Top-seeded Roger Federer suffered a shock defeat in a match he seemed to have firmly sewn up before Kevin Anderson undid him stitch by stitch to stretch it to a long and feverish fifth and going on to win 2-6, 6-7(7), 7-5, 6-4, 13-11.
There wasn’t the faintest warning that the match would turn into a cliffhanger, with Federer sauntering through the first with customary balletic ease. He broke the rangy 6 ft 8 in South African in the very first game and then held his own serve easily to go up 2-0, consuming all of four minutes.
Serving with a deceptive languor, Federer was secure and invulnerable, while Anderson struggled to hold his own, handing Federer a second break and a 5-2 lead. The first set was quickly closed out with a heart-stopping half volley Federer played on the run, without so much as even bothering to bend a knee.
The stage seemed set for another brisk three-setter and the crowd seemed reconciled to witnessing another Federer masterclass, a walk in the park rather than a closely run marathon.
The statistics seemed to make the same case. Anderson had never taken a set off Federer in the four times he had played him. And Federer hadn’t dropped a set at Wimbledon since 2016.
In the second set, Anderson had begun to find a semblance of rhythm with the baseline exchanges becoming longer. He went up 2-0, breaking the Federer serve for the very first time this Wimbledon, achieved substantially by errors from the Swiss, and consolidated the lead to go up 3-0.
But it was tempting to see this as an aberration with Federer bouncing back immediately to level the game and then the tie-breaker, even if narrowly at 7-5 after having built a comfortable 6-3 lead that he squandered by extravagant over-hitting.
As the match progressed, Anderson’s serve, a formidable weapon, began finding the corners, helping to pull himself out of trouble when needed. He was also hitting more winners off groundstrokes, while small errors started creeping into the Federer game.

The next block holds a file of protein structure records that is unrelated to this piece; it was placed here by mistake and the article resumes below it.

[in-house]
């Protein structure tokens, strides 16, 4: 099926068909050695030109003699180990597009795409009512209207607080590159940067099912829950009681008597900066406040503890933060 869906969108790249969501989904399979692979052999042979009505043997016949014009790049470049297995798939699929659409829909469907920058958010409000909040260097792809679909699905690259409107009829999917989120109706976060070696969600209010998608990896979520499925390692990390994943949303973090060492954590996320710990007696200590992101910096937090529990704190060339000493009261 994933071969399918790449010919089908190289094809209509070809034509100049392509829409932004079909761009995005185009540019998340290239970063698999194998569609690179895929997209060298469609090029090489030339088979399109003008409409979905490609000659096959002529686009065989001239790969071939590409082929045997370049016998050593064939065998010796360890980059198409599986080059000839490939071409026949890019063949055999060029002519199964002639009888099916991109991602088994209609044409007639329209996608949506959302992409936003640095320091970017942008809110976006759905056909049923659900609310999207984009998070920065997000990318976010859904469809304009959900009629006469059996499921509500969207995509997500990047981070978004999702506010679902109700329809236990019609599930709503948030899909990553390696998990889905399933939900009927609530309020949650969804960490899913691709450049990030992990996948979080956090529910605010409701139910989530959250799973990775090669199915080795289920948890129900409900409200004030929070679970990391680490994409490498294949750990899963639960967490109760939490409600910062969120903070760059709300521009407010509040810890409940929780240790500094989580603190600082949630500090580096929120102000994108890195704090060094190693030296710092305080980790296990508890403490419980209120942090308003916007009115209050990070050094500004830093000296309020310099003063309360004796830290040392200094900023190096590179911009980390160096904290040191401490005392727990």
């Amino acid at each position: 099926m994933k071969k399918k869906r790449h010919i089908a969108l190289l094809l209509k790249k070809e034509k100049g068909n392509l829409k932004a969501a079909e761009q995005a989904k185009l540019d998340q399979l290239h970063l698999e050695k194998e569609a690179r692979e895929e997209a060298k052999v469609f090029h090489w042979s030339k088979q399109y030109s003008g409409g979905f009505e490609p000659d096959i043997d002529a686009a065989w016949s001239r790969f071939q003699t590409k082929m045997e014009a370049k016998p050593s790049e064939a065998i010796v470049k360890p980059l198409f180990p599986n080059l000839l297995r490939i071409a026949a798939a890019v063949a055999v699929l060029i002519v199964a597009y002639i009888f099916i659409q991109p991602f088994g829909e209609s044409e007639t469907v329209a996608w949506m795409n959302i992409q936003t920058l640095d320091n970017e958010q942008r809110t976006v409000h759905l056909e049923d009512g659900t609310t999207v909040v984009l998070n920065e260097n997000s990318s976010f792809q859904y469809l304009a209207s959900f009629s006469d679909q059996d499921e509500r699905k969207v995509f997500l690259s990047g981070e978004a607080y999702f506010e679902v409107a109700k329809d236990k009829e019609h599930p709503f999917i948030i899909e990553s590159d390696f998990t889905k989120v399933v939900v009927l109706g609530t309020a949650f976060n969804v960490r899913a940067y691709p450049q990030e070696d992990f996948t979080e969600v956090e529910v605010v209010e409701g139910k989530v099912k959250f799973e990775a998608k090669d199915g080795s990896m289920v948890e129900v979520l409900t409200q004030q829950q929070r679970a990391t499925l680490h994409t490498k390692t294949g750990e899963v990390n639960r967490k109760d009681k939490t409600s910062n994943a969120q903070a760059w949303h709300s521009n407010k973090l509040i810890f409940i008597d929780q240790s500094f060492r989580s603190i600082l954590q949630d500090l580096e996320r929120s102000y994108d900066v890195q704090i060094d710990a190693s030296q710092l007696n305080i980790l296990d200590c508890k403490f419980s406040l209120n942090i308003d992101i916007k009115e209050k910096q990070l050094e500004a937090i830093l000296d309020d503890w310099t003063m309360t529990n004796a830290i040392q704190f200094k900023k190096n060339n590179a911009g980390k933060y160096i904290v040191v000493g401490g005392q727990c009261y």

The third set saw Anderson hanging on as the two traded fierce baseline exchanges.
Federer had his chances and won one more point in the set than Anderson did. But he failed to convert four break-points, the last of them a match-point in the 10th game.
Anderson, however, took one of the two offered his way, enough to win the set 7-5, stunning the audience as well as commentators who hadn’t seen this coming.
But there was more to come. Growing in confidence, Anderson dominated the fourth set winning 79% of his service points, having the better of the baseline exchanges, and seizing the break he earned through sustained aggression.
The final set was even-handed with both players giving very little to the other, each winning a striking 75% of the service points on their games. Inevitably, the match went the whole length and then some more, until Anderson grabbed the only break-point in the entire set.
He then finished the match with a service winner, raising both arms in an endearingly low-key and dignified celebration.
On Monday, the 32-year-old had declared he was playing some of the best tennis of his career and that he can be “dangerous” when he does so. On Wednesday, he certainly was.
Source: Read Full Article